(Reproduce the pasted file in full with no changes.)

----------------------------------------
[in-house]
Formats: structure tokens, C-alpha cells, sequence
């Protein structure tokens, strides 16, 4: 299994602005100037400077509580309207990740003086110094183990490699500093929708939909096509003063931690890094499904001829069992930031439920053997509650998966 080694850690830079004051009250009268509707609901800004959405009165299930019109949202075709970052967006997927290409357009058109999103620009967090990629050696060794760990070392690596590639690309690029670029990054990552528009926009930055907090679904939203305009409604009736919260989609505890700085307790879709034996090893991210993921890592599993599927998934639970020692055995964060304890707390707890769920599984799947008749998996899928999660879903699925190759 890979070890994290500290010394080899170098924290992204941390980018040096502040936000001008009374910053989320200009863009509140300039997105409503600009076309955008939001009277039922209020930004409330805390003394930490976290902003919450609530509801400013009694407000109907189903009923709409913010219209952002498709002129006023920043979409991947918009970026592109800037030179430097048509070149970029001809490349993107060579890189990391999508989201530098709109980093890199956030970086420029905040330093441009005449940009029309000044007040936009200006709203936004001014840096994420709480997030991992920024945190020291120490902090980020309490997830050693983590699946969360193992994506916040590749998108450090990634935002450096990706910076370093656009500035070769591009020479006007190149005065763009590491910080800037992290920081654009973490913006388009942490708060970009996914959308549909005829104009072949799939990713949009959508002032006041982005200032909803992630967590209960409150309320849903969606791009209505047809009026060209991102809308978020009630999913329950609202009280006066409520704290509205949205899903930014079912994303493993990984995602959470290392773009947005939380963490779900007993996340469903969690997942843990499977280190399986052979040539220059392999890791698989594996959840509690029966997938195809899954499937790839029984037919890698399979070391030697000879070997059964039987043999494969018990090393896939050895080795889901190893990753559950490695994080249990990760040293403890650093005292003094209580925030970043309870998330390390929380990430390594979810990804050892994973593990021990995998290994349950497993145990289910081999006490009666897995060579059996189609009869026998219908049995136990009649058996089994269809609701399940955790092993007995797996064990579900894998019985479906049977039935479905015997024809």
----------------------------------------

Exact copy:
[in-house]
Formats: structure tokens, C-alpha cells, sequence
């Protein structure tokens, strides 16, 4: 299994602005100037400077509580309207990740003086110094183990490699500093929708939909096509003063931690890094499904001829069992930031439920053997509650998966 080694850690830079004051009250009268509707609901800004959405009165299930019109949202075709970052967006997927290409357009058109999103620009967090990629050696060794760990070392690596590639690309690029670029990054990552528009926009930055907090679904939203305009409604009736919260989609505890700085307790879709034996090893991210993921890592599993599927998934639970020692055995964060304890707390707890769920599984799947008749998996899928999660879903699925190759 890979070890994290500290010394080899170098924290992204941390980018040096502040936000001008009374910053989320200009863009509140300039997105409503600009076309955008939001009277039922209020930004409330805390003394930490976290902003919450609530509801400013009694407000109907189903009923709409913010219209952002498709002129006023920043979409991947918009970026592109800037030179430097048509070149970029001809490349993107060579890189990391999508989201530098709109980093890199956030970086420029905040330093441009005449940009029309000044007040936009200006709203936004001014840096994420709480997030991992920024945190020291120490902090980020309490997830050693983590699946969360193992994506916040590749998108450090990634935002450096990706910076370093656009500035070769591009020479006007190149005065763009590491910080800037992290920081654009973490913006388009942490708060970009996914959308549909005829104009072949799939990713949009959508002032006041982005200032909803992630967590209960409150309320849903969606791009209505047809009026060209991102809308978020009630999913329950609202009280006066409520704290509205949205899903930014079912994303493993990984995602959470290392773009947005939380963490779900007993996340469903969690997942843990499977280190399986052979040539220059392999890791698989594996959840509690029966997938195809899954499937790839029984037919890698399979070391030697000879070997059964039987043999494969018990090393896939050895080795889901190893990753559950490695994080249990990760040293403890650093005292003094209580925030970043309870998330390390929380990430390594979810990804050892994973593990021990995998290994349950497993145990289910081999006490009666897995060579059996189609009869026998219908049995136990009649058996089994269809609701399940955790092993007995797996064990579900894998019985479906049977039935479905015997024809």